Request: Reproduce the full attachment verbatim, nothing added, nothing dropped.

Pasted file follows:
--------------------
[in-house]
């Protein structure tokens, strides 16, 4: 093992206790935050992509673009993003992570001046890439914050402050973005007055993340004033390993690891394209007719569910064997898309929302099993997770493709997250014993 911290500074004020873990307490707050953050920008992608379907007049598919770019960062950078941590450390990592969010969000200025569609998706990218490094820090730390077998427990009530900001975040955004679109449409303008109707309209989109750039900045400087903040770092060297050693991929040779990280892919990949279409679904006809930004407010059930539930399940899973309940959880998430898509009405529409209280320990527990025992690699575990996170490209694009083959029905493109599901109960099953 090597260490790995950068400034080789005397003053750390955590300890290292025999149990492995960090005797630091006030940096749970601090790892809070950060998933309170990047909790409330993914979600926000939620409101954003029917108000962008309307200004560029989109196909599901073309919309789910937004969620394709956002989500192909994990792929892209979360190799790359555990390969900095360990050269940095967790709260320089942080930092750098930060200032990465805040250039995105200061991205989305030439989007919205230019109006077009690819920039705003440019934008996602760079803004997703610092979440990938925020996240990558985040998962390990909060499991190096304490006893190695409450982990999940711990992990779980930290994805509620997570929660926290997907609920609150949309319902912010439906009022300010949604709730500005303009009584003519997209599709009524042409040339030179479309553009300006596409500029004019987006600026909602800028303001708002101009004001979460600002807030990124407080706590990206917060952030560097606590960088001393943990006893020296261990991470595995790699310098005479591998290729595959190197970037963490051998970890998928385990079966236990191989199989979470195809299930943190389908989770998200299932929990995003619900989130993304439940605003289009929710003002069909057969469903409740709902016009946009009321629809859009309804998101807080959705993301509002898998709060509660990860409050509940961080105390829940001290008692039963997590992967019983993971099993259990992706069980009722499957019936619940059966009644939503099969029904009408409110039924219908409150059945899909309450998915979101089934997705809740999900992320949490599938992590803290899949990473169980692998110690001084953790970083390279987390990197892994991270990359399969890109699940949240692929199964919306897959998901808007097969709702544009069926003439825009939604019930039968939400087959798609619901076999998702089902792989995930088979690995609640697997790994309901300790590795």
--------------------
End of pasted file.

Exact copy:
[in-house]
């Protein structure tokens, strides 16, 4: 093992206790935050992509673009993003992570001046890439914050402050973005007055993340004033390993690891394209007719569910064997898309929302099993997770493709997250014993 911290500074004020873990307490707050953050920008992608379907007049598919770019960062950078941590450390990592969010969000200025569609998706990218490094820090730390077998427990009530900001975040955004679109449409303008109707309209989109750039900045400087903040770092060297050693991929040779990280892919990949279409679904006809930004407010059930539930399940899973309940959880998430898509009405529409209280320990527990025992690699575990996170490209694009083959029905493109599901109960099953 090597260490790995950068400034080789005397003053750390955590300890290292025999149990492995960090005797630091006030940096749970601090790892809070950060998933309170990047909790409330993914979600926000939620409101954003029917108000962008309307200004560029989109196909599901073309919309789910937004969620394709956002989500192909994990792929892209979360190799790359555990390969900095360990050269940095967790709260320089942080930092750098930060200032990465805040250039995105200061991205989305030439989007919205230019109006077009690819920039705003440019934008996602760079803004997703610092979440990938925020996240990558985040998962390990909060499991190096304490006893190695409450982990999940711990992990779980930290994805509620997570929660926290997907609920609150949309319902912010439906009022300010949604709730500005303009009584003519997209599709009524042409040339030179479309553009300006596409500029004019987006600026909602800028303001708002101009004001979460600002807030990124407080706590990206917060952030560097606590960088001393943990006893020296261990991470595995790699310098005479591998290729595959190197970037963490051998970890998928385990079966236990191989199989979470195809299930943190389908989770998200299932929990995003619900989130993304439940605003289009929710003002069909057969469903409740709902016009946009009321629809859009309804998101807080959705993301509002898998709060509660990860409050509940961080105390829940001290008692039963997590992967019983993971099993259990992706069980009722499957019936619940059966009644939503099969029904009408409110039924219908409150059945899909309450998915979101089934997705809740999900992320949490599938992590803290899949990473169980692998110690001084953790970083390279987390990197892994991270990359399969890109699940949240692929199964919306897959998901808007097969709702544009069926003439825009939604019930039968939400087959798609619901076999998702089902792989995930088979690995609640697997790994309901300790590795």